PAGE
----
Bad luck hits twice they say and just a couple of days after the crash of his son, Oscar's end of the season came in form of a truck. As that truck passed him while Oscar was on the bike, an overhanging piece of wood knocked him off the street. "I couldn’t do anything. It was a shock. When I was lying on the side of the road I realized that this is something severe." The vehicle did not stop and rushed on. He tried to look up to recognize the number plate of the truck but couldn’t tell anything. Lucky enough a car watched the accident and the truck driver was eventually caught by the police. "I was training pretty well. All the workouts leading to Las Vegas went fine. I gained back some speed and then this happens.” Upset and helpless - season over.
"Swimming and easy biking is all I can do at the moment. I am forced to take it easy." Sitting on the sofa and watching last weekend's live stream is not the preferred activity for someone of Oscar's caliber. "Four to five times a week I see my physiotherapist. It helps a lot and I have to do it to get back fast." Witnessing how focused Oscar works out with his therapist you know why he still is going strong, even at age 41.
A book he grabs looks time worn. He opens it with a smile. "Look. This is my training log from 1989." Since that year he monitors his training and racing. A journey through all the books is a journey to a major part of Oscar’s life. "It is crazy. When I see stuff like this I can only shake my head in disbelieve." He points out heavyweight training weeks and racing weekend after weekend. On a continent where distances are enormous, his 'rest days' are the travel days. "I raced the middle distance race in Pucon in Chile. After that race I toured across the continent to race Olympic Distance in Entre Rios in Argentina the next weekend. Wild!" He smiles conscious that this was the 'old-school' way of doing things. Various photos fall out if the files and old training procedures from his coach. Oscar stares at them and shares memories of good and bad races.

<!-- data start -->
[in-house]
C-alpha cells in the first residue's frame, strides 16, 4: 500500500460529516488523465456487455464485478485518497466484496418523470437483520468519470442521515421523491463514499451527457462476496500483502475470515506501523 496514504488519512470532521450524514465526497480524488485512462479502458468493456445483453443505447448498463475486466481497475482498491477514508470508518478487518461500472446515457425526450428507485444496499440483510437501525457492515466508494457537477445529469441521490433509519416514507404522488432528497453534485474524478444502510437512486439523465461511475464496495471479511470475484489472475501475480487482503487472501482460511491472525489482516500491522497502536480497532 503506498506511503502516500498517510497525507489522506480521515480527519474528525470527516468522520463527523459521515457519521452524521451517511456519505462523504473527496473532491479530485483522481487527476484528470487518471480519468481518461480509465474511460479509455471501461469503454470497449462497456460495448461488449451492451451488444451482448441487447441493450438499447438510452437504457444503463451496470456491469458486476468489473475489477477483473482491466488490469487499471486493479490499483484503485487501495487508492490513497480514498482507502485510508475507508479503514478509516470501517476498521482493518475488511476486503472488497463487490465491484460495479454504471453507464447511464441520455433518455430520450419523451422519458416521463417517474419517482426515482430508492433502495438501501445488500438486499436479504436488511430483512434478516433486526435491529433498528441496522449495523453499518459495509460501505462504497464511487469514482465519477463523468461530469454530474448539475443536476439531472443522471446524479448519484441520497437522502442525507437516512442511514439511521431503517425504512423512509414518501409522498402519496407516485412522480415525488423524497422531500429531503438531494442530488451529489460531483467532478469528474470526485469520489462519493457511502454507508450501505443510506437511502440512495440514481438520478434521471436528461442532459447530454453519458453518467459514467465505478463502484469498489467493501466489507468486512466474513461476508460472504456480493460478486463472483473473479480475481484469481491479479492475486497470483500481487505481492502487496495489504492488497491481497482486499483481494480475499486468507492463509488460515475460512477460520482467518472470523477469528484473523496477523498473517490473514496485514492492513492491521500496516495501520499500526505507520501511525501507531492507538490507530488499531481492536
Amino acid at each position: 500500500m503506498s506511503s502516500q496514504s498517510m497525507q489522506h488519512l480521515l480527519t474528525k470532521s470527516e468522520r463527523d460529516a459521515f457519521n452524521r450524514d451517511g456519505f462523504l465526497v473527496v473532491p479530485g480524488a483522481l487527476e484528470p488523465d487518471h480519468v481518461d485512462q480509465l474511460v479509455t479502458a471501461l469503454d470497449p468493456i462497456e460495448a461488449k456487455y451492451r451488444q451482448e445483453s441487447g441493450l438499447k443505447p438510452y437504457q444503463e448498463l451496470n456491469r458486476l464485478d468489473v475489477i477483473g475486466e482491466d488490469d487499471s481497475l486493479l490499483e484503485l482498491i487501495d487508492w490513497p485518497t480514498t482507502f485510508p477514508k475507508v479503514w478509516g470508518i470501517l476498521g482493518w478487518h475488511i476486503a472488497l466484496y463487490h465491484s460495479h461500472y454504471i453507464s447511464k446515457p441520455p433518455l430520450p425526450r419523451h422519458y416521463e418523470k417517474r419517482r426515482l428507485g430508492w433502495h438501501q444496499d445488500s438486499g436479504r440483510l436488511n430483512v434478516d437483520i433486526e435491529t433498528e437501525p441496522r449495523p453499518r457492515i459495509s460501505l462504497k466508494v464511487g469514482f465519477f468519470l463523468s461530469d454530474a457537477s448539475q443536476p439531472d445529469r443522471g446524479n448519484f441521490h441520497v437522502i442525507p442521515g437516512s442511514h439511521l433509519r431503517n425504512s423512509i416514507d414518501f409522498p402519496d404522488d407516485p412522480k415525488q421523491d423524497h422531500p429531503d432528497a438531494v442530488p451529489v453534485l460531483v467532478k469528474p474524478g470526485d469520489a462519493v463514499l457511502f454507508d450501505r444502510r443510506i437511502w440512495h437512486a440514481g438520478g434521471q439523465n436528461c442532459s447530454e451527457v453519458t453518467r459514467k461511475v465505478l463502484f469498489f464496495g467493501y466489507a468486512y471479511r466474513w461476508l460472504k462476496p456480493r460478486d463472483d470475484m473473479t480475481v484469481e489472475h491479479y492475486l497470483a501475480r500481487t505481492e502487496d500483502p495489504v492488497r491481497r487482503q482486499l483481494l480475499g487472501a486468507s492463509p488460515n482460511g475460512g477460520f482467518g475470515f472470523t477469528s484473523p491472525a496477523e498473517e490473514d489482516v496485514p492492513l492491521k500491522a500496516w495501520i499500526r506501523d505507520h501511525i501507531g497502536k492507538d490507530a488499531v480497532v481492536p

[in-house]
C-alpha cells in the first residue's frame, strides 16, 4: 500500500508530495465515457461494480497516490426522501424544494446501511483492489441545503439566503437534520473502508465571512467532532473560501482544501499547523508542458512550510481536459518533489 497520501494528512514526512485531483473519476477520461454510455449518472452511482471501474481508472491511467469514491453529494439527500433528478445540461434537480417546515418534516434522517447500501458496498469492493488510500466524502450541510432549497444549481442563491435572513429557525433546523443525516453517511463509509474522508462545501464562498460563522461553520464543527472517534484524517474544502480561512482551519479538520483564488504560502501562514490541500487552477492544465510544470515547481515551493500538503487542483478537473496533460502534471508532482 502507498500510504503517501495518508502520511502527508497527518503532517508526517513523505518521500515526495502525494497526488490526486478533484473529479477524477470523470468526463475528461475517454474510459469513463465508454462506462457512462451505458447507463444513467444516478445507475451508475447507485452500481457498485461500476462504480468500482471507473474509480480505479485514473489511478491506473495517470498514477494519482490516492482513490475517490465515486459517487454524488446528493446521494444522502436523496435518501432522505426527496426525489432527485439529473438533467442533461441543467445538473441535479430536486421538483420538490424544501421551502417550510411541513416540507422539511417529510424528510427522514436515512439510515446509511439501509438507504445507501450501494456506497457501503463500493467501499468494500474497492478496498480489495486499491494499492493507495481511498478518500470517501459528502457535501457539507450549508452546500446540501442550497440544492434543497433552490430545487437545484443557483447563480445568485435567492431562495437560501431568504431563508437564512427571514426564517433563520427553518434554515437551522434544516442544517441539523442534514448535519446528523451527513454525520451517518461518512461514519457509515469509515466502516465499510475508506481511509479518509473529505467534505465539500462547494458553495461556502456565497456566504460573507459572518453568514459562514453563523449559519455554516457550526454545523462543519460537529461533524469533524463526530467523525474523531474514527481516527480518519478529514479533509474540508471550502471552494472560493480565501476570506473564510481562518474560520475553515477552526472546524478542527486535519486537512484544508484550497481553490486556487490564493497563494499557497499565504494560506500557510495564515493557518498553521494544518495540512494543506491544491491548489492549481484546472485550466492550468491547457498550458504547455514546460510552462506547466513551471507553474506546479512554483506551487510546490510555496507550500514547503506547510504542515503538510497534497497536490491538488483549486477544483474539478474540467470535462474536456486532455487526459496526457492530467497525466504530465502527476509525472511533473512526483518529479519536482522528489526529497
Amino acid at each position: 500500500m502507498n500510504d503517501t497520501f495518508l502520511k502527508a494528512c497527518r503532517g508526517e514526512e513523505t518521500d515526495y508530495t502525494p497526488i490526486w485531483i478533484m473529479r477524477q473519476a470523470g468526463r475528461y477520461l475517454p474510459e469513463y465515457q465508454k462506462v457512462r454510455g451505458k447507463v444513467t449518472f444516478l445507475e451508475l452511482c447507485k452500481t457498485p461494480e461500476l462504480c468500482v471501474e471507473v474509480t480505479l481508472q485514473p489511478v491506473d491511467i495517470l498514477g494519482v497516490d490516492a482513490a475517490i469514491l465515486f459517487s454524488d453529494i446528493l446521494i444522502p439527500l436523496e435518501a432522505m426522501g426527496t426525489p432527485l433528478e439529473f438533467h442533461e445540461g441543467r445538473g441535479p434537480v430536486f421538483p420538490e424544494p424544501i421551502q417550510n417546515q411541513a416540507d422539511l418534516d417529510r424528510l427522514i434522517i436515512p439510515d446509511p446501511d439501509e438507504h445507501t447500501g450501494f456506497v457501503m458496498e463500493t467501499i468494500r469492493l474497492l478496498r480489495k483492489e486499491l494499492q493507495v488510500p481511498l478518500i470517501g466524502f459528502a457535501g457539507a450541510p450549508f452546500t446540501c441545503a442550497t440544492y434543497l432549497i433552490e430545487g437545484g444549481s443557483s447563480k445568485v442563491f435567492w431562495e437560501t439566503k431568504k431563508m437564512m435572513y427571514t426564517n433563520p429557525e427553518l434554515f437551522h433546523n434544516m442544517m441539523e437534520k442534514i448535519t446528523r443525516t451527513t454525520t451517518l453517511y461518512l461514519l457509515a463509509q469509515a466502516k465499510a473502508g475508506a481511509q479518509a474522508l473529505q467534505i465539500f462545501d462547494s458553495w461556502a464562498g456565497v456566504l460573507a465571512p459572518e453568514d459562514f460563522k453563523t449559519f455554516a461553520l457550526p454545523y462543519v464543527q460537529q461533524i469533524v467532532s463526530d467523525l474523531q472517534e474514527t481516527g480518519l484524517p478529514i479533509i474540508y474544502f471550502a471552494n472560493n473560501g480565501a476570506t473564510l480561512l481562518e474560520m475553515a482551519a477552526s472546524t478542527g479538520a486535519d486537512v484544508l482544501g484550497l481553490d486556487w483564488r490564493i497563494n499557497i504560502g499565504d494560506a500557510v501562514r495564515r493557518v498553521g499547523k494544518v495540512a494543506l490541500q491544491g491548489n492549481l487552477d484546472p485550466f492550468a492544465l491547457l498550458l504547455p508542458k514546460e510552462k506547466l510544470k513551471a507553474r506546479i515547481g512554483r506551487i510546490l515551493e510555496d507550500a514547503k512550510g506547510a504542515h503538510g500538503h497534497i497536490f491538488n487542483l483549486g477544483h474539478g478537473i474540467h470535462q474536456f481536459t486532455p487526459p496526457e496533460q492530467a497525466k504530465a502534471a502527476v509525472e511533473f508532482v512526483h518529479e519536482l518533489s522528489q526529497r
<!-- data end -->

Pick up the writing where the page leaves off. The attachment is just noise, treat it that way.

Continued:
It is unusual to meet a legend of this reasonably young sport that still is active at the premier level. This season began well for Oscar as he raced to 8th place in the loaded 70.3 competition in Panama. "After the swim people told me I’m down 1.5 minutes. When I jumped on my bike my legs felt good and I could push." He managed to catch up with the leaders and got the fastest bike split in a race that featured the likes of Lance Armstrong, Rasmus Henning and Chris Lieto. Knowing that long distance racing slowed him down, the focus for the forthcoming season is to gain back speed with short distance racing.
Listening to an athlete approaching his 27th season you can still see the excitement in his eyes. And it all comes back to his wife Lisa as Oscar will try and try and never give up. Until he gets what he wants!
The sites of Oscar Galindez are below: